Here’s why.

Insurance offered through your employer is part of your overall compensation package which consists of wages AND benefits. How we spend our wages cannot be controlled by our employers. How and where we use our vacation time cannot be dictated by our employers. How we use our insurance shouldn’t be either.

Freedom to impose your religion

Your freedom ends at my body.

If Hobby Lobby really has a sincerely held religious objection to these 4 forms of birth control, then does that mean they can dock the wage of any employee using these forms of birth control, or fire people who are using them (or benefiting from their use)? I ask because of this whole, “They shouldn’t have to pay for your slutty choices.” argument.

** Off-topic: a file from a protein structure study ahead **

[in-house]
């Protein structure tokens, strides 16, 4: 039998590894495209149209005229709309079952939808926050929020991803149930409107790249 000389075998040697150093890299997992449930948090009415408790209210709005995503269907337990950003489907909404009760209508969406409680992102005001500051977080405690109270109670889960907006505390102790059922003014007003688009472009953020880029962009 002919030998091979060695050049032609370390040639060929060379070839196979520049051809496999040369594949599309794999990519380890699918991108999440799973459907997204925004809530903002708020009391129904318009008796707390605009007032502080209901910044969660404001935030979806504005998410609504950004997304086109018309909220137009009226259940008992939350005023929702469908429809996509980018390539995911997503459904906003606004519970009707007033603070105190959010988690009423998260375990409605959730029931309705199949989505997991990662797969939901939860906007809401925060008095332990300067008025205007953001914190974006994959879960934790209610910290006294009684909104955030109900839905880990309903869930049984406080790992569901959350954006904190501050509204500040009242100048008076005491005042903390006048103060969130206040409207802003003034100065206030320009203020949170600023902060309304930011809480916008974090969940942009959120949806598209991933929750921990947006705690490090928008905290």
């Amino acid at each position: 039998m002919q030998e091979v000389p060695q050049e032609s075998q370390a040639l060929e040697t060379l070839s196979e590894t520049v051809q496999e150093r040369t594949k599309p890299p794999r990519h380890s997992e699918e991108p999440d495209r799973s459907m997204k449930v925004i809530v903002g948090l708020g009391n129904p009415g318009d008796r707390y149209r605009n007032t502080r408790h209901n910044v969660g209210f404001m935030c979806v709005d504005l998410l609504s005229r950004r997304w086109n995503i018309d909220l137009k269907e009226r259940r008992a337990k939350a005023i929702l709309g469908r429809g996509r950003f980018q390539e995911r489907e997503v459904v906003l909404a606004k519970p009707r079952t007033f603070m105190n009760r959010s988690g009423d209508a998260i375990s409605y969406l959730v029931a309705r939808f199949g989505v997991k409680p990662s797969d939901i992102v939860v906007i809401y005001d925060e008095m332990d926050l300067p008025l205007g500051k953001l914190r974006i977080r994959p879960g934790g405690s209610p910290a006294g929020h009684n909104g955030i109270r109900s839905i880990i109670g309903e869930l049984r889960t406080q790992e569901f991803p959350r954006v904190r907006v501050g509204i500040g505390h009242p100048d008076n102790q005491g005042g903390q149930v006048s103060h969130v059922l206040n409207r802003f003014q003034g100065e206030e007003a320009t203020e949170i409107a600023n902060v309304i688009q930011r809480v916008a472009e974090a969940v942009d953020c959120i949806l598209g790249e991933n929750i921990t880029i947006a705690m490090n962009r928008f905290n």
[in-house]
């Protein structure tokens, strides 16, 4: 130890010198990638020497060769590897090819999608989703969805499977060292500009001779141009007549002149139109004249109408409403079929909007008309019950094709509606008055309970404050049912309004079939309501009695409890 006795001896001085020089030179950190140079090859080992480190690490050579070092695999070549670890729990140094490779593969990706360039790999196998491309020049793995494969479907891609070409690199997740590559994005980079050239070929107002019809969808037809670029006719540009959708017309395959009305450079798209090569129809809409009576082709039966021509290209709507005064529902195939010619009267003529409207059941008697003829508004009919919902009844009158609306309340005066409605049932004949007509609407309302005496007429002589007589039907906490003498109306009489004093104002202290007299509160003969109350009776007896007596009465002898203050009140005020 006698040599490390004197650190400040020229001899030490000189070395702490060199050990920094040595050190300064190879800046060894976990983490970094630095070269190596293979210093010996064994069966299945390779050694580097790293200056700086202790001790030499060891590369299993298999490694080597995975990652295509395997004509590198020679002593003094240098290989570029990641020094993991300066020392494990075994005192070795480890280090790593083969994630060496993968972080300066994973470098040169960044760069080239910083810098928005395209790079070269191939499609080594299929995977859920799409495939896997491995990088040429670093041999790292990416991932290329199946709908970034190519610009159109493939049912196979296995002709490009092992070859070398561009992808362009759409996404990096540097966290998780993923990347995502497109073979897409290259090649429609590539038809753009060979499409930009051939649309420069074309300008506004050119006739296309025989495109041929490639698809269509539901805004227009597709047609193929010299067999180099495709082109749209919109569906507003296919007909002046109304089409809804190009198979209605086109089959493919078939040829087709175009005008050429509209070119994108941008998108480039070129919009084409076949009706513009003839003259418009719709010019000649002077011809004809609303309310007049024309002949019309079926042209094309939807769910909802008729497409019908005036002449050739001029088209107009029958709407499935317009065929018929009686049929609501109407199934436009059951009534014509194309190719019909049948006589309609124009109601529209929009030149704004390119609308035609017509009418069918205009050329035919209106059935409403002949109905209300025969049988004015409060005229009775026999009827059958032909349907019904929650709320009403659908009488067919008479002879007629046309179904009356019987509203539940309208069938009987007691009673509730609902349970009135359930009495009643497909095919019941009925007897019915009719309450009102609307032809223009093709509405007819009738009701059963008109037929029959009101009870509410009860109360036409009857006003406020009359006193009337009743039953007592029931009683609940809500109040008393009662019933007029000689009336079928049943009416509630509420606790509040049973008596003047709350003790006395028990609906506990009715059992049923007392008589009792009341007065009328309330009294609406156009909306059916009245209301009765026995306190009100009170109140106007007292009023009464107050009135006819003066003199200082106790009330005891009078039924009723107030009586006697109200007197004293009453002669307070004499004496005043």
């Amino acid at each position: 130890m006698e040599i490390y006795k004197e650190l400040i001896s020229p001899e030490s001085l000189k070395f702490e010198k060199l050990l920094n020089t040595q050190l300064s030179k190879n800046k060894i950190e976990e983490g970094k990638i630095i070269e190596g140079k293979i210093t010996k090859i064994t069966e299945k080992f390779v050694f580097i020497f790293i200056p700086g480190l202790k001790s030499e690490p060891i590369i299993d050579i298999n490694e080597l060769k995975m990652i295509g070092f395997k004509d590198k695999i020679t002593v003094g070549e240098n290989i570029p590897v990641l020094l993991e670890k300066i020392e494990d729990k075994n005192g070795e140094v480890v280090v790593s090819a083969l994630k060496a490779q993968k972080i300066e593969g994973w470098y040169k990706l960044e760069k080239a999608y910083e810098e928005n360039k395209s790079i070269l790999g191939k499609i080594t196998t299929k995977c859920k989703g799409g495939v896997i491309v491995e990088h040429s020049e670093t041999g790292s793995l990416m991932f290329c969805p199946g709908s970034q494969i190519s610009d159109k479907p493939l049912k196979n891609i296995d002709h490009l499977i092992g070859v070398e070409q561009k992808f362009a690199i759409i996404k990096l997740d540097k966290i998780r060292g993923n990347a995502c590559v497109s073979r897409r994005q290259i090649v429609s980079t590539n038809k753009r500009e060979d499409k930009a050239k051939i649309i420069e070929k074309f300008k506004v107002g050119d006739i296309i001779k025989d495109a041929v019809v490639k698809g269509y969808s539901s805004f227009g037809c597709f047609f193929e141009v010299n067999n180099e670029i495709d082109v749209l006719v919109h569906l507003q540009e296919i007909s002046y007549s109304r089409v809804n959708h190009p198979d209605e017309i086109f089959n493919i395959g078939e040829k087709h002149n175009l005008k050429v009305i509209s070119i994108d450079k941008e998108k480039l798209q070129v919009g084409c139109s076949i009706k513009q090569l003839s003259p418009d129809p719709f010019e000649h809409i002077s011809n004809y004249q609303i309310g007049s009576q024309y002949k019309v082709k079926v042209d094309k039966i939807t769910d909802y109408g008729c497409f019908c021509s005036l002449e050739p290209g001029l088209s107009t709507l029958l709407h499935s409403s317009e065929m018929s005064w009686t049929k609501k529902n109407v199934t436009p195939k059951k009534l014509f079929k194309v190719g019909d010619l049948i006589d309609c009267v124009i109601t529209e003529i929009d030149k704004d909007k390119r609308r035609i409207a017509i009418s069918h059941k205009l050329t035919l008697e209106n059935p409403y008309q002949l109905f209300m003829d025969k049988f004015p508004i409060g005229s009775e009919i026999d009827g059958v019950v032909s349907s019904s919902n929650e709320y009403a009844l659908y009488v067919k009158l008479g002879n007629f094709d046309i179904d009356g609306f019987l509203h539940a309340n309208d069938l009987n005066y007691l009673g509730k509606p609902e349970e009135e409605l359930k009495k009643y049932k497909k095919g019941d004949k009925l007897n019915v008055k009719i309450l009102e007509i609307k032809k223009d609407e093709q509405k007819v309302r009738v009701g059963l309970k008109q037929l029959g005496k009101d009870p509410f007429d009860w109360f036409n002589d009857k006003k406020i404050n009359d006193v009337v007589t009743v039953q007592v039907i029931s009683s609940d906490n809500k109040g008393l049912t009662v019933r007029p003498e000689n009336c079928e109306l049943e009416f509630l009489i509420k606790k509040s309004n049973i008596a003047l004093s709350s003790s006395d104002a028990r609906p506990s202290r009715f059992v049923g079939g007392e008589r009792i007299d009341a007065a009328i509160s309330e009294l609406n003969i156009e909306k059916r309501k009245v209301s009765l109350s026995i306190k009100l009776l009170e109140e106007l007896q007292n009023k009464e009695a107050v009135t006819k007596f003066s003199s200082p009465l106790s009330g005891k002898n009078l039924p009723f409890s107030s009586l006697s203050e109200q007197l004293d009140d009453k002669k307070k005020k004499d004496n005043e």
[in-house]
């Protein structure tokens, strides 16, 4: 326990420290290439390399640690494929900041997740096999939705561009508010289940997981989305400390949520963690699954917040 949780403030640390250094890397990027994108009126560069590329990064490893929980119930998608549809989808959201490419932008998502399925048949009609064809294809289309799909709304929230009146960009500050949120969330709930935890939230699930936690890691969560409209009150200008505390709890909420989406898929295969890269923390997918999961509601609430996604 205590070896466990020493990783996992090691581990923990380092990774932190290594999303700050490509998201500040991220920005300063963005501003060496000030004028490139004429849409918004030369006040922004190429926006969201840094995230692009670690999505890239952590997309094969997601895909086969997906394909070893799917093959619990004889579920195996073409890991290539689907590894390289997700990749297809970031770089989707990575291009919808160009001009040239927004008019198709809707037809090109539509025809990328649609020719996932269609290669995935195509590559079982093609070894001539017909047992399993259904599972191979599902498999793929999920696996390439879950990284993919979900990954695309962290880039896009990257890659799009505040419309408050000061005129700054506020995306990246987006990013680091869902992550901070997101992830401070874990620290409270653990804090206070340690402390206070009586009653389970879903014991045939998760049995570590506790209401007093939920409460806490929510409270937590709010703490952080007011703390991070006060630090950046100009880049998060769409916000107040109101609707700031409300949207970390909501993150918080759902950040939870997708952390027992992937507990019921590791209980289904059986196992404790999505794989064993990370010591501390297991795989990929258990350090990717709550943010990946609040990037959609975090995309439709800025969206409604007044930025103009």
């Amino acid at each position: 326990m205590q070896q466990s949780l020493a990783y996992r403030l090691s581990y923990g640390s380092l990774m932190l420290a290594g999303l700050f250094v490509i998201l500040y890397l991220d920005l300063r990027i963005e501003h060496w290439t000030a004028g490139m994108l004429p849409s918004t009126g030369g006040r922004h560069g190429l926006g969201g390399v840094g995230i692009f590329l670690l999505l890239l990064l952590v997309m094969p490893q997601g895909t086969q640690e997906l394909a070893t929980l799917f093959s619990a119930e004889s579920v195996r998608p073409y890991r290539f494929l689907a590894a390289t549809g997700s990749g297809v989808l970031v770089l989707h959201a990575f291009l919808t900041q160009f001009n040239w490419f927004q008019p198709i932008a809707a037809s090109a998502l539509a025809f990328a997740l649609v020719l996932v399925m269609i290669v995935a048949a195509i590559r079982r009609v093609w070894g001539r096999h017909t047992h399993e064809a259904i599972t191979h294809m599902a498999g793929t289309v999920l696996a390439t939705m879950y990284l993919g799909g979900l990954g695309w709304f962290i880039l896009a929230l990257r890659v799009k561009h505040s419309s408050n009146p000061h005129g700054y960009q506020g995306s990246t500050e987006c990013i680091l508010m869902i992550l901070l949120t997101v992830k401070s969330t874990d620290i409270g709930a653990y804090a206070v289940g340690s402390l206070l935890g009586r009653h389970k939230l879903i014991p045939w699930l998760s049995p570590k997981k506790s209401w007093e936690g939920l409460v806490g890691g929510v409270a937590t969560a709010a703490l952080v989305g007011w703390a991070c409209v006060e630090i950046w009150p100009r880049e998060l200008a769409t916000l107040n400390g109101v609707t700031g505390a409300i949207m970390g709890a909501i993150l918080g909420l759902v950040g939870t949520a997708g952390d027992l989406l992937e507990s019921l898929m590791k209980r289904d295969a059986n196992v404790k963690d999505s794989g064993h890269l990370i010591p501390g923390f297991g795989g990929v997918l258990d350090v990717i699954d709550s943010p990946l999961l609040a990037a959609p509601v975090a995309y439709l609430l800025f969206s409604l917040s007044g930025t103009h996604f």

If they are paying wages to someone who uses those wages to purchase an IUD or Plan B or any other form of “objectionable” birth control (If they were Catholic that would be ALL of them…) that really is the same as offering insurance to their employees which covers those options.

Could an employer fire someone because they used their sick days or vacation time to access an abortion? If not, they should not be able to dictate how an employee uses their private insurance which is offered to them by the company as part of their overall compensation package.